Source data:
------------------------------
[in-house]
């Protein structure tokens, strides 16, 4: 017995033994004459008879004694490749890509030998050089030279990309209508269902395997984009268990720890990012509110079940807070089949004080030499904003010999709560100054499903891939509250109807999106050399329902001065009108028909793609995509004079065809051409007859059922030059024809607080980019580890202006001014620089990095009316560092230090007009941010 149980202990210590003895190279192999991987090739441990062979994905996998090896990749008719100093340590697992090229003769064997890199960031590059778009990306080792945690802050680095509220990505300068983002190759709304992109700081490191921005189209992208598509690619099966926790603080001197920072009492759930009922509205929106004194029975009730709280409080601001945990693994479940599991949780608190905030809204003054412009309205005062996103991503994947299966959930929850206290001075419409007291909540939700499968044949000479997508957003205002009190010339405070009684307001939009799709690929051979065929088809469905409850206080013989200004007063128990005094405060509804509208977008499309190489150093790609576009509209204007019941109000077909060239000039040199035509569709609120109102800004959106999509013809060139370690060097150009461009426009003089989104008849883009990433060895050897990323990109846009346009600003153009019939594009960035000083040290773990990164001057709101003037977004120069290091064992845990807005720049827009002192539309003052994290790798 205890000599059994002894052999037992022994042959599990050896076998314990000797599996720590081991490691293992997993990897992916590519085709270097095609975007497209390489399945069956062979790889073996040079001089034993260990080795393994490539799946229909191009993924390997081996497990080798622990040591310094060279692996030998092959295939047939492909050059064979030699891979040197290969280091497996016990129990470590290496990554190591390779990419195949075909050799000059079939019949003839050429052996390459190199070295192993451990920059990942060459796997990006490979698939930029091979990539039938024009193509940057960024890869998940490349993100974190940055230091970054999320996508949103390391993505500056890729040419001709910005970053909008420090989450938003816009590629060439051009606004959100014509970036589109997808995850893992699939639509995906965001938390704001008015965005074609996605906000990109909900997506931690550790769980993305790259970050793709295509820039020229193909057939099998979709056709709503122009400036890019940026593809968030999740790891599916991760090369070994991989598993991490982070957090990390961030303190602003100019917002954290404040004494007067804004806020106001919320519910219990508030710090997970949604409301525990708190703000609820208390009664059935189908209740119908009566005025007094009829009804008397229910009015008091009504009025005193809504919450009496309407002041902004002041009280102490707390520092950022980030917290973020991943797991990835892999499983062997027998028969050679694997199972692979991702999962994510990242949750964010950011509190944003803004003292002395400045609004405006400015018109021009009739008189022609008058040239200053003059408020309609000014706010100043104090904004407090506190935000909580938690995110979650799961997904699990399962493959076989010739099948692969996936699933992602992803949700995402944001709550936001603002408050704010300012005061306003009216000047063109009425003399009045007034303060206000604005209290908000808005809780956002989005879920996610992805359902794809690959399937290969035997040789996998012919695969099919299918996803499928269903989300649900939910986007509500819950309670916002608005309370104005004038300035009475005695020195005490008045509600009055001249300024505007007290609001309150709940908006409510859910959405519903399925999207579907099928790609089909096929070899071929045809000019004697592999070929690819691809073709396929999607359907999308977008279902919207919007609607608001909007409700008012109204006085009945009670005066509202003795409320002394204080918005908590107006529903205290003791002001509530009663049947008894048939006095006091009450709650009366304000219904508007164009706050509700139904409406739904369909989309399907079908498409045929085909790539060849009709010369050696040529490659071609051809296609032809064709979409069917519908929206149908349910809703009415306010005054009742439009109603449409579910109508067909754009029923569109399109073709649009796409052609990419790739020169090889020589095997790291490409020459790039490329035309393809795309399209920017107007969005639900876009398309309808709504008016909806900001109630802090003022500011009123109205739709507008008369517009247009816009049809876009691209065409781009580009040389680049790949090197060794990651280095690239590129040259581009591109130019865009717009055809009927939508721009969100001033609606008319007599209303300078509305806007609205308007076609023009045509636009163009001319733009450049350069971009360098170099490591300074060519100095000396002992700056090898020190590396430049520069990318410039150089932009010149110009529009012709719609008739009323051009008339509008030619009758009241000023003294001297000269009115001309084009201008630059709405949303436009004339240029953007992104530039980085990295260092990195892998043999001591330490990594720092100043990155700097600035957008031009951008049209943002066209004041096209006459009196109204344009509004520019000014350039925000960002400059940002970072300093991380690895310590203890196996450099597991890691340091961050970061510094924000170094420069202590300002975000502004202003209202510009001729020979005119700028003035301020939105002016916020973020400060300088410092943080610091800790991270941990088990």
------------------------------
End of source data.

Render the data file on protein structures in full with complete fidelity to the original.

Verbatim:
[in-house]
């Protein structure tokens, strides 16, 4: 017995033994004459008879004694490749890509030998050089030279990309209508269902395997984009268990720890990012509110079940807070089949004080030499904003010999709560100054499903891939509250109807999106050399329902001065009108028909793609995509004079065809051409007859059922030059024809607080980019580890202006001014620089990095009316560092230090007009941010 149980202990210590003895190279192999991987090739441990062979994905996998090896990749008719100093340590697992090229003769064997890199960031590059778009990306080792945690802050680095509220990505300068983002190759709304992109700081490191921005189209992208598509690619099966926790603080001197920072009492759930009922509205929106004194029975009730709280409080601001945990693994479940599991949780608190905030809204003054412009309205005062996103991503994947299966959930929850206290001075419409007291909540939700499968044949000479997508957003205002009190010339405070009684307001939009799709690929051979065929088809469905409850206080013989200004007063128990005094405060509804509208977008499309190489150093790609576009509209204007019941109000077909060239000039040199035509569709609120109102800004959106999509013809060139370690060097150009461009426009003089989104008849883009990433060895050897990323990109846009346009600003153009019939594009960035000083040290773990990164001057709101003037977004120069290091064992845990807005720049827009002192539309003052994290790798 205890000599059994002894052999037992022994042959599990050896076998314990000797599996720590081991490691293992997993990897992916590519085709270097095609975007497209390489399945069956062979790889073996040079001089034993260990080795393994490539799946229909191009993924390997081996497990080798622990040591310094060279692996030998092959295939047939492909050059064979030699891979040197290969280091497996016990129990470590290496990554190591390779990419195949075909050799000059079939019949003839050429052996390459190199070295192993451990920059990942060459796997990006490979698939930029091979990539039938024009193509940057960024890869998940490349993100974190940055230091970054999320996508949103390391993505500056890729040419001709910005970053909008420090989450938003816009590629060439051009606004959100014509970036589109997808995850893992699939639509995906965001938390704001008015965005074609996605906000990109909900997506931690550790769980993305790259970050793709295509820039020229193909057939099998979709056709709503122009400036890019940026593809968030999740790891599916991760090369070994991989598993991490982070957090990390961030303190602003100019917002954290404040004494007067804004806020106001919320519910219990508030710090997970949604409301525990708190703000609820208390009664059935189908209740119908009566005025007094009829009804008397229910009015008091009504009025005193809504919450009496309407002041902004002041009280102490707390520092950022980030917290973020991943797991990835892999499983062997027998028969050679694997199972692979991702999962994510990242949750964010950011509190944003803004003292002395400045609004405006400015018109021009009739008189022609008058040239200053003059408020309609000014706010100043104090904004407090506190935000909580938690995110979650799961997904699990399962493959076989010739099948692969996936699933992602992803949700995402944001709550936001603002408050704010300012005061306003009216000047063109009425003399009045007034303060206000604005209290908000808005809780956002989005879920996610992805359902794809690959399937290969035997040789996998012919695969099919299918996803499928269903989300649900939910986007509500819950309670916002608005309370104005004038300035009475005695020195005490008045509600009055001249300024505007007290609001309150709940908006409510859910959405519903399925999207579907099928790609089909096929070899071929045809000019004697592999070929690819691809073709396929999607359907999308977008279902919207919007609607608001909007409700008012109204006085009945009670005066509202003795409320002394204080918005908590107006529903205290003791002001509530009663049947008894048939006095006091009450709650009366304000219904508007164009706050509700139904409406739904369909989309399907079908498409045929085909790539060849009709010369050696040529490659071609051809296609032809064709979409069917519908929206149908349910809703009415306010005054009742439009109603449409579910109508067909754009029923569109399109073709649009796409052609990419790739020169090889020589095997790291490409020459790039490329035309393809795309399209920017107007969005639900876009398309309808709504008016909806900001109630802090003022500011009123109205739709507008008369517009247009816009049809876009691209065409781009580009040389680049790949090197060794990651280095690239590129040259581009591109130019865009717009055809009927939508721009969100001033609606008319007599209303300078509305806007609205308007076609023009045509636009163009001319733009450049350069971009360098170099490591300074060519100095000396002992700056090898020190590396430049520069990318410039150089932009010149110009529009012709719609008739009323051009008339509008030619009758009241000023003294001297000269009115001309084009201008630059709405949303436009004339240029953007992104530039980085990295260092990195892998043999001591330490990594720092100043990155700097600035957008031009951008049209943002066209004041096209006459009196109204344009509004520019000014350039925000960002400059940002970072300093991380690895310590203890196996450099597991890691340091961050970061510094924000170094420069202590300002975000502004202003209202510009001729020979005119700028003035301020939105002016916020973020400060300088410092943080610091800790991270941990088990």